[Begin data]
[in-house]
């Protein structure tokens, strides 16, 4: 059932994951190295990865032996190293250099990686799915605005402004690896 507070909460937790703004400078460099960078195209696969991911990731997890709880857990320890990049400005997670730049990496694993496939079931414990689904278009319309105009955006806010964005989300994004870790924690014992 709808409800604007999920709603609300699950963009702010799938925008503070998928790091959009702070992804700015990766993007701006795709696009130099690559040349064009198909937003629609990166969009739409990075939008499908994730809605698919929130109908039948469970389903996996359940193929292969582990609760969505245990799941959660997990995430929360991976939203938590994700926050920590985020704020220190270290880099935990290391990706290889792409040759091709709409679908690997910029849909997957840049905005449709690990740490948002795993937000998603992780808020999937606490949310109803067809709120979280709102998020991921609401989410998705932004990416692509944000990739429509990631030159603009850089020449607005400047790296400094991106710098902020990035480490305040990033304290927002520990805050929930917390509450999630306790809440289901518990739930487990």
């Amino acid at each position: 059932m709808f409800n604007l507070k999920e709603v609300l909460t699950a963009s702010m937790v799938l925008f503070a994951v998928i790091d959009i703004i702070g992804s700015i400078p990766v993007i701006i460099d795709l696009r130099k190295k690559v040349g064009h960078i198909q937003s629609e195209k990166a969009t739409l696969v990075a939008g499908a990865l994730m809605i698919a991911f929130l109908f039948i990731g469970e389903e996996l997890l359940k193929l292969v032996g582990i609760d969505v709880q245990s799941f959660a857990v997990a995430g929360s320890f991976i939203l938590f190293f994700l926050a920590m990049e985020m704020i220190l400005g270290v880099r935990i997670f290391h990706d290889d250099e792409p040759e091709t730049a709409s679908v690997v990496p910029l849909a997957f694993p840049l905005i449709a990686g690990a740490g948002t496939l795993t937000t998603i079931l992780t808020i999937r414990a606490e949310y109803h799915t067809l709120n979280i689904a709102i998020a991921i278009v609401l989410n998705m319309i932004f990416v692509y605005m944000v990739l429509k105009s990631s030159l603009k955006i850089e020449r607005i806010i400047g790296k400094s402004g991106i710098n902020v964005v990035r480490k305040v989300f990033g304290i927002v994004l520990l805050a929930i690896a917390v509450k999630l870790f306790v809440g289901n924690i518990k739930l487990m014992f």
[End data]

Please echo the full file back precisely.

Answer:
[in-house]
């Protein structure tokens, strides 16, 4: 059932994951190295990865032996190293250099990686799915605005402004690896 507070909460937790703004400078460099960078195209696969991911990731997890709880857990320890990049400005997670730049990496694993496939079931414990689904278009319309105009955006806010964005989300994004870790924690014992 709808409800604007999920709603609300699950963009702010799938925008503070998928790091959009702070992804700015990766993007701006795709696009130099690559040349064009198909937003629609990166969009739409990075939008499908994730809605698919929130109908039948469970389903996996359940193929292969582990609760969505245990799941959660997990995430929360991976939203938590994700926050920590985020704020220190270290880099935990290391990706290889792409040759091709709409679908690997910029849909997957840049905005449709690990740490948002795993937000998603992780808020999937606490949310109803067809709120979280709102998020991921609401989410998705932004990416692509944000990739429509990631030159603009850089020449607005400047790296400094991106710098902020990035480490305040990033304290927002520990805050929930917390509450999630306790809440289901518990739930487990």
């Amino acid at each position: 059932m709808f409800n604007l507070k999920e709603v609300l909460t699950a963009s702010m937790v799938l925008f503070a994951v998928i790091d959009i703004i702070g992804s700015i400078p990766v993007i701006i460099d795709l696009r130099k190295k690559v040349g064009h960078i198909q937003s629609e195209k990166a969009t739409l696969v990075a939008g499908a990865l994730m809605i698919a991911f929130l109908f039948i990731g469970e389903e996996l997890l359940k193929l292969v032996g582990i609760d969505v709880q245990s799941f959660a857990v997990a995430g929360s320890f991976i939203l938590f190293f994700l926050a920590m990049e985020m704020i220190l400005g270290v880099r935990i997670f290391h990706d290889d250099e792409p040759e091709t730049a709409s679908v690997v990496p910029l849909a997957f694993p840049l905005i449709a990686g690990a740490g948002t496939l795993t937000t998603i079931l992780t808020i999937r414990a606490e949310y109803h799915t067809l709120n979280i689904a709102i998020a991921i278009v609401l989410n998705m319309i932004f990416v692509y605005m944000v990739l429509k105009s990631s030159l603009k955006i850089e020449r607005i806010i400047g790296k400094s402004g991106i710098n902020v964005v990035r480490k305040v989300f990033g304290i927002v994004l520990l805050a929930i690896a917390v509450k999630l870790f306790v809440g289901n924690i518990k739930l487990m014992f």